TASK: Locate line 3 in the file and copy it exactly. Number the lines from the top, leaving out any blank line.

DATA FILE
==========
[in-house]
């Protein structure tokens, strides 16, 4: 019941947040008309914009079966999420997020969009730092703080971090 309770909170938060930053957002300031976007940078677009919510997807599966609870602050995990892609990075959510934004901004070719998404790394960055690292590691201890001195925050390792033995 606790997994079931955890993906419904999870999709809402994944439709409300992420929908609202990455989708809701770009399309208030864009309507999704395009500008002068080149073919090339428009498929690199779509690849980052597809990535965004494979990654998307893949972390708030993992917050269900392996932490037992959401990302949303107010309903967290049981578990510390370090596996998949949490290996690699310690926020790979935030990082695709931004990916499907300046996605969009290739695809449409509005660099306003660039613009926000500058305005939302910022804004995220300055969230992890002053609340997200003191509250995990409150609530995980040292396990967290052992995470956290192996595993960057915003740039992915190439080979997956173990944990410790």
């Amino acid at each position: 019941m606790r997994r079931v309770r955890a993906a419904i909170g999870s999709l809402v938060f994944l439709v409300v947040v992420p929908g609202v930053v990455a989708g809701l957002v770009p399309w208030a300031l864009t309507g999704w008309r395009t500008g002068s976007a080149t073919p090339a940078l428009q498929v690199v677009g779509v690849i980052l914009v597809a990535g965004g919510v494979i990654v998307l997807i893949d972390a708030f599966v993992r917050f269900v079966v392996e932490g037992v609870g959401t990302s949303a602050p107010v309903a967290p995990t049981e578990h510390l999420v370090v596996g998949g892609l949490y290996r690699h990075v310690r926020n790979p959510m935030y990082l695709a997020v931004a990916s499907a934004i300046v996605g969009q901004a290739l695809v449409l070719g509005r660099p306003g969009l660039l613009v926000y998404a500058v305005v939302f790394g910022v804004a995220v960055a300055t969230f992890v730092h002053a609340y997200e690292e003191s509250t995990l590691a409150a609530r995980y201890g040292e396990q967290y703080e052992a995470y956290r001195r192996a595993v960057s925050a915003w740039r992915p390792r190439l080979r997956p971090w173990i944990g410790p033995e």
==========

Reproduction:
């Amino acid at each position: 019941m606790r997994r079931v309770r955890a993906a419904i909170g999870s999709l809402v938060f994944l439709v409300v947040v992420p929908g609202v930053v990455a989708g809701l957002v770009p399309w208030a300031l864009t309507g999704w008309r395009t500008g002068s976007a080149t073919p090339a940078l428009q498929v690199v677009g779509v690849i980052l914009v597809a990535g965004g919510v494979i990654v998307l997807i893949d972390a708030f599966v993992r917050f269900v079966v392996e932490g037992v609870g959401t990302s949303a602050p107010v309903a967290p995990t049981e578990h510390l999420v370090v596996g998949g892609l949490y290996r690699h990075v310690r926020n790979p959510m935030y990082l695709a997020v931004a990916s499907a934004i300046v996605g969009q901004a290739l695809v449409l070719g509005r660099p306003g969009l660039l613009v926000y998404a500058v305005v939302f790394g910022v804004a995220v960055a300055t969230f992890v730092h002053a609340y997200e690292e003191s509250t995990l590691a409150a609530r995980y201890g040292e396990q967290y703080e052992a995470y956290r001195r192996a595993v960057s925050a915003w740039r992915p390792r190439l080979r997956p971090w173990i944990g410790p033995e």